In Tesla: Man Out of Time, Margaret Cheney explores the brilliant and prescient mind of one of the 20th century's greatest scientists and inventors. Called a madman by his enemies, a genius by others, and an enigma by nearly everyone, Nikola Tesla was, without a doubt, a trailblazing inventor who created astonishing, sometimes world-transforming devices that were virtually without theoretical precedent. Tesla not only discovered the rotating magnetic field - the basis of most alternating-current machinery - but also introduced us to the fundamentals of robotics, computers, and missile science. Almost supernaturally gifted, unfailingly flamboyant and neurotic, Tesla was troubled by an array of compulsions and phobias and was fond of extravagant, visionary experimentations. He was also a popular man-about-town, admired by men as diverse as Mark Twain and George Westinghouse, and adored by scores of society beauties.
From Tesla's childhood in Yugoslavia to his death in New York in the 1940s, Cheney paints a compelling human portrait and chronicles a lifetime of discoveries that radically altered - and continue to alter - the world in which we live. Tesla: Man Out of Time is an in-depth look at the seminal accomplishments of a scientific wizard and a thoughtful examination of the obsessions and eccentricities of the man behind the science.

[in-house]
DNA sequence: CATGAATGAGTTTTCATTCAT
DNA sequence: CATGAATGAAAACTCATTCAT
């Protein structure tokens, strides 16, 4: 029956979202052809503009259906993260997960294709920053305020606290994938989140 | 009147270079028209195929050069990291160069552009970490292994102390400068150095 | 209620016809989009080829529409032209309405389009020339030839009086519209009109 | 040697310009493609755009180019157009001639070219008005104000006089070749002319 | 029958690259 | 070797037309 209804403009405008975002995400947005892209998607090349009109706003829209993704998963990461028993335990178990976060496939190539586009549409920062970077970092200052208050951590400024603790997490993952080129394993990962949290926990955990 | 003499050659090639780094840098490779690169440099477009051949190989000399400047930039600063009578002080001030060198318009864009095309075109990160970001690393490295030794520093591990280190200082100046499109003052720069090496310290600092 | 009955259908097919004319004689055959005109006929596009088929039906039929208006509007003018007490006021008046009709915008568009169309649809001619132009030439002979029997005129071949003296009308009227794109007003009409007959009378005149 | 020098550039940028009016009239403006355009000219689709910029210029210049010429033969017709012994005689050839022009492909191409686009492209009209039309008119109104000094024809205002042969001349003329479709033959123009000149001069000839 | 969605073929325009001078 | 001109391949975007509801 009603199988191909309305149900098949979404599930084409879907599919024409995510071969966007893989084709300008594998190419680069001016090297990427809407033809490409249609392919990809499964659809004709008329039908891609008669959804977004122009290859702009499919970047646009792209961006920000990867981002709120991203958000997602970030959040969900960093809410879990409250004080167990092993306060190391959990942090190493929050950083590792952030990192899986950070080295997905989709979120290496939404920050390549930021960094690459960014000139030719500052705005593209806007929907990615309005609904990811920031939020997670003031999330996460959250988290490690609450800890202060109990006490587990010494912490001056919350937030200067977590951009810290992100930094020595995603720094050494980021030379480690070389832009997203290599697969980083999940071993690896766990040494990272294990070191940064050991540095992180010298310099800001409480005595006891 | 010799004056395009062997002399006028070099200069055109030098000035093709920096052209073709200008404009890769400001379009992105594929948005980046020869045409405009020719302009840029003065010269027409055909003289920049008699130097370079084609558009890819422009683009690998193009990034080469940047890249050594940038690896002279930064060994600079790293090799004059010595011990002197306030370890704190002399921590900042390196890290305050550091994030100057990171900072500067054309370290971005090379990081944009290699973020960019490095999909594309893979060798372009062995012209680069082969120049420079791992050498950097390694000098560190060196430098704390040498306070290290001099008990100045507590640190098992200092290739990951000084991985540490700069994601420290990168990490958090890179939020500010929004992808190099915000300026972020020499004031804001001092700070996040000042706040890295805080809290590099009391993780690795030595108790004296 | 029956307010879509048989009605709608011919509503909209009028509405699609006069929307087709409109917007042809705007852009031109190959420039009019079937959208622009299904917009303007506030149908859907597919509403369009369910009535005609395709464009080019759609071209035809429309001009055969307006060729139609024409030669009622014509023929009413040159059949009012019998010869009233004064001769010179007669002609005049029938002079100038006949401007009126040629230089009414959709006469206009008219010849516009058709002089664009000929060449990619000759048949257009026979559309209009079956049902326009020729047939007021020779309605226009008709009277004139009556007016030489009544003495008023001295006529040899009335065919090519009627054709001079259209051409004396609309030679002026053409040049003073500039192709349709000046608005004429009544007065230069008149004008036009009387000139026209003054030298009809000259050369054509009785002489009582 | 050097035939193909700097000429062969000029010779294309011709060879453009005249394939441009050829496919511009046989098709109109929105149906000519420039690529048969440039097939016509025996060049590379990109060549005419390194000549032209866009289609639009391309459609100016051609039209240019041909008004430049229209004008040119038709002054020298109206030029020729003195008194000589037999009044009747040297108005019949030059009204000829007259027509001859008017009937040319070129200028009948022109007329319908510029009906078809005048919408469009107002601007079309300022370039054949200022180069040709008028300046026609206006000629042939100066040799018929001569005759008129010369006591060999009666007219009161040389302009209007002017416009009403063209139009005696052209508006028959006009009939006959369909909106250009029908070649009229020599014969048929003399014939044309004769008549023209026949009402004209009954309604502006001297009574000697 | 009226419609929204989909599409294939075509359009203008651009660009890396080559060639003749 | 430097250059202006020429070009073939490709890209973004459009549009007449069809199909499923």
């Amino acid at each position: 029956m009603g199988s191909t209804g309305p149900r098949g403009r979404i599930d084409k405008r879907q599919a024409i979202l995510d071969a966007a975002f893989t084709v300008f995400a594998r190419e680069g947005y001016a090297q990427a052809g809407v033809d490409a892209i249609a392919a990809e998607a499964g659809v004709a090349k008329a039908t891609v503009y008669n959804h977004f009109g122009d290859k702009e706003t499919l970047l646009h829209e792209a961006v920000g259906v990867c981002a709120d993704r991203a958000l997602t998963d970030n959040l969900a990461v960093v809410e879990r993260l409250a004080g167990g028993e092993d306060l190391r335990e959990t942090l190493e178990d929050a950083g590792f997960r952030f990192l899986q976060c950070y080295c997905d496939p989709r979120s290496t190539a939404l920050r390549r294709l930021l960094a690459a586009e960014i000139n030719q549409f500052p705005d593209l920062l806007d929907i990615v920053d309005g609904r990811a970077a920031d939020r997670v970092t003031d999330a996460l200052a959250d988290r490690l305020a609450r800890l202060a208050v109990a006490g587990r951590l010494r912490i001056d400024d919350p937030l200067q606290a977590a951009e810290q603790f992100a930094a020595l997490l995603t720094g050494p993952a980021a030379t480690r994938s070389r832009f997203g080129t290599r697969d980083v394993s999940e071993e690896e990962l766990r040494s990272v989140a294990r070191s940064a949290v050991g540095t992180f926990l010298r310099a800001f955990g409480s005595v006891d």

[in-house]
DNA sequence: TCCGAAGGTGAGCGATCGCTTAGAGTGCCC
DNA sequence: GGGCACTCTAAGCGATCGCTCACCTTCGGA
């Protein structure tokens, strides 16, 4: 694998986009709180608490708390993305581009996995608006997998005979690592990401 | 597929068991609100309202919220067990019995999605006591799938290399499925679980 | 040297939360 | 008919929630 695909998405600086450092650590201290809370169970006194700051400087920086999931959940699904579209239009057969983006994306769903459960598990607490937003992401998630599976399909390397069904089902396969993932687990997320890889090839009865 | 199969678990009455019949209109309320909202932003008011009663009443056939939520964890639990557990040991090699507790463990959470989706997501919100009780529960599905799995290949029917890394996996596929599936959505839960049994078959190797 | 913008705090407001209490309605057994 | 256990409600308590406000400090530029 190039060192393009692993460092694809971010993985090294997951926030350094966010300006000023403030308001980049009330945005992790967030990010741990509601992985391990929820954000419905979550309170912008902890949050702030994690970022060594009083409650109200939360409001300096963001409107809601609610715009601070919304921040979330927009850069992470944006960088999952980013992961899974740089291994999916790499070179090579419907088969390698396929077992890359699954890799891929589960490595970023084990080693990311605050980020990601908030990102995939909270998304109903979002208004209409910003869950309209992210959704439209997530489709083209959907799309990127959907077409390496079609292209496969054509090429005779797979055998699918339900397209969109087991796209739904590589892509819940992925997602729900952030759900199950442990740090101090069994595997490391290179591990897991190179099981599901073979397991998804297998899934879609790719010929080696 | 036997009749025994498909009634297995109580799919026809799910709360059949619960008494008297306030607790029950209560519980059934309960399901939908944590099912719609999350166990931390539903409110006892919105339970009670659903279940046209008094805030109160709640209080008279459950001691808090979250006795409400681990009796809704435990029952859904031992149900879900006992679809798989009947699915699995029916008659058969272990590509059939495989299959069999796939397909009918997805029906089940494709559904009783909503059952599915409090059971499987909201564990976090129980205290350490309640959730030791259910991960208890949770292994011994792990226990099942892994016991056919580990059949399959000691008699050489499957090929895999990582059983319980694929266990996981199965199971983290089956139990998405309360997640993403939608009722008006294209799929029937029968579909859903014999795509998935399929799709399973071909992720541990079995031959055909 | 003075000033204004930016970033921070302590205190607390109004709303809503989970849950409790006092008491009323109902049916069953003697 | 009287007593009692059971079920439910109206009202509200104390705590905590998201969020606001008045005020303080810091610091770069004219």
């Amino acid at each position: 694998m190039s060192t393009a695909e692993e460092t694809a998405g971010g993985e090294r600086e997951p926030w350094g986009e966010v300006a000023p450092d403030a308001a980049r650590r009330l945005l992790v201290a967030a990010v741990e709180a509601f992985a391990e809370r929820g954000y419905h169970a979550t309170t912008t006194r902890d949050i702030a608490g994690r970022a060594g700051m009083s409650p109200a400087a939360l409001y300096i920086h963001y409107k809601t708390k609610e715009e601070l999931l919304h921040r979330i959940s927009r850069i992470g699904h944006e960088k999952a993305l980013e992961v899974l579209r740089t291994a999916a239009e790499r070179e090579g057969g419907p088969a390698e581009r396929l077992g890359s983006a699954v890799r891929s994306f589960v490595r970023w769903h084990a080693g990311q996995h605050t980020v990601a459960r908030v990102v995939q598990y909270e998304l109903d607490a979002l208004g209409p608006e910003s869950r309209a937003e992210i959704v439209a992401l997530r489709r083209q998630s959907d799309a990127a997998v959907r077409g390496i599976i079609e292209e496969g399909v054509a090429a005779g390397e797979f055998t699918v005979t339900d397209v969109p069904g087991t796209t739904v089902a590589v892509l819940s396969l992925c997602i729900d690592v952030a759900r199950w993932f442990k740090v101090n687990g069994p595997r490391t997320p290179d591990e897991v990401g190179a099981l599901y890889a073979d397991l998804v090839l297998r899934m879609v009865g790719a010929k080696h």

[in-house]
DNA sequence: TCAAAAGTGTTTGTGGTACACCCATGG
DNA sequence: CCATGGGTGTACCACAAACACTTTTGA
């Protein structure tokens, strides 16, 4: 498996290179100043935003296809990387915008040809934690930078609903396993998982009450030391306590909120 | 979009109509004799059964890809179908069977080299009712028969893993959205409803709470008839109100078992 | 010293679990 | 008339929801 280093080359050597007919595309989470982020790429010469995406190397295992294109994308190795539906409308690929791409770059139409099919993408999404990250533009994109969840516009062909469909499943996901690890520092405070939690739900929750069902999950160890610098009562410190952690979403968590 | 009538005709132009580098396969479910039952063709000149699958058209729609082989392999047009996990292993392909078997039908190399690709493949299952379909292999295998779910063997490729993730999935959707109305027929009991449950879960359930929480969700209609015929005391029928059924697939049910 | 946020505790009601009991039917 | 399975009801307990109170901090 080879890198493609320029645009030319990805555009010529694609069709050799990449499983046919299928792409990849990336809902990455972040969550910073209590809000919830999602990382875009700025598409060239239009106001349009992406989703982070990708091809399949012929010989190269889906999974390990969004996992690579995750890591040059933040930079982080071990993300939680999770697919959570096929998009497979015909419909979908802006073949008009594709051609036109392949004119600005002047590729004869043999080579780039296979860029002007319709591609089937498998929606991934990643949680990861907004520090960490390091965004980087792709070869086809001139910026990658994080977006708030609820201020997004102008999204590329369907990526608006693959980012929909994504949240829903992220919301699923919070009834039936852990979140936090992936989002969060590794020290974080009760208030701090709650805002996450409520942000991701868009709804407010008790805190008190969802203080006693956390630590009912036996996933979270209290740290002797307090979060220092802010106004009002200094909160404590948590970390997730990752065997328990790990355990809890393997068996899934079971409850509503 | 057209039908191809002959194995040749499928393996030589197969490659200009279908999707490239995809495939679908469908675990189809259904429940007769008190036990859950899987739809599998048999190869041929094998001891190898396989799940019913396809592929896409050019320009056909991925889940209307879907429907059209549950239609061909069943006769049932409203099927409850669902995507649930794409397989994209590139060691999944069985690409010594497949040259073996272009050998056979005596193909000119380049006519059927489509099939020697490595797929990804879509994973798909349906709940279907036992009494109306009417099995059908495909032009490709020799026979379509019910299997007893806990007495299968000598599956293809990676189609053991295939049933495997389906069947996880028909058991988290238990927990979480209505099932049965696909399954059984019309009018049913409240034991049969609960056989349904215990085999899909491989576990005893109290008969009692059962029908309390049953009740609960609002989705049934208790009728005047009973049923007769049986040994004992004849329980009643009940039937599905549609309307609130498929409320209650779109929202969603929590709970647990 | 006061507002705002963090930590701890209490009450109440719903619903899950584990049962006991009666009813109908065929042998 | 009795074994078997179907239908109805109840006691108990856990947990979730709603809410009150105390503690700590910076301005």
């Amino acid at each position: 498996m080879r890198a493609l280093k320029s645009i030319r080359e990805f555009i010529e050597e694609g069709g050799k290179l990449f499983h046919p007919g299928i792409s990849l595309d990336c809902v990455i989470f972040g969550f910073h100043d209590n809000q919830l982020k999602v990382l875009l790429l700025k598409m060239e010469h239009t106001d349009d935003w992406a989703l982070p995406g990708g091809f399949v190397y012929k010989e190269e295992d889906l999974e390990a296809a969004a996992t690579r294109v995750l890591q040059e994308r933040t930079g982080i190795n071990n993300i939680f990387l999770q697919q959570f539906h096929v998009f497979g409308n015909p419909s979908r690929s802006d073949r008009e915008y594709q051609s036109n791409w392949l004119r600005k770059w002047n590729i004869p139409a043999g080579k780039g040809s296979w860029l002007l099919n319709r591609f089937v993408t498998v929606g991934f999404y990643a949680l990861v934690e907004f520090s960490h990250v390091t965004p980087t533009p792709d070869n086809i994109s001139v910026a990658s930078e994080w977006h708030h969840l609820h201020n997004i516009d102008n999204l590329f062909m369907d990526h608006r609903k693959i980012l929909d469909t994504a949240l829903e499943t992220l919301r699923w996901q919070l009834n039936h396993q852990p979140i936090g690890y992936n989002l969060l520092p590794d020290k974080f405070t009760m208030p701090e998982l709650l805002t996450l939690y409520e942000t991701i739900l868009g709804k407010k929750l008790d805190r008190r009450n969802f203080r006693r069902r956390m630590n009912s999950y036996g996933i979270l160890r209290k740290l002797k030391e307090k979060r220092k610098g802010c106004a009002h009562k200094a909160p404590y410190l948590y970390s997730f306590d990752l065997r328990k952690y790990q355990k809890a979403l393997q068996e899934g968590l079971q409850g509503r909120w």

We've sent an email with your order details. Order ID #:
To access this title, visit your library in the app or on the desktop website.
The author clearly doesn't understand how any of his inventions worked. The narrator just prattles on and on about creations in the same esoteric language that Tesla used and does not attempt to make sense of it in a modern context. It's monotonous, unstructured and a let down, given the subject matter. The guy was a clearly nuts, but that is less interesting than what he created. I guess social eccentricities are easier to research and talk about, than technical innovation.
Good but very dated.
- Daniel I Smith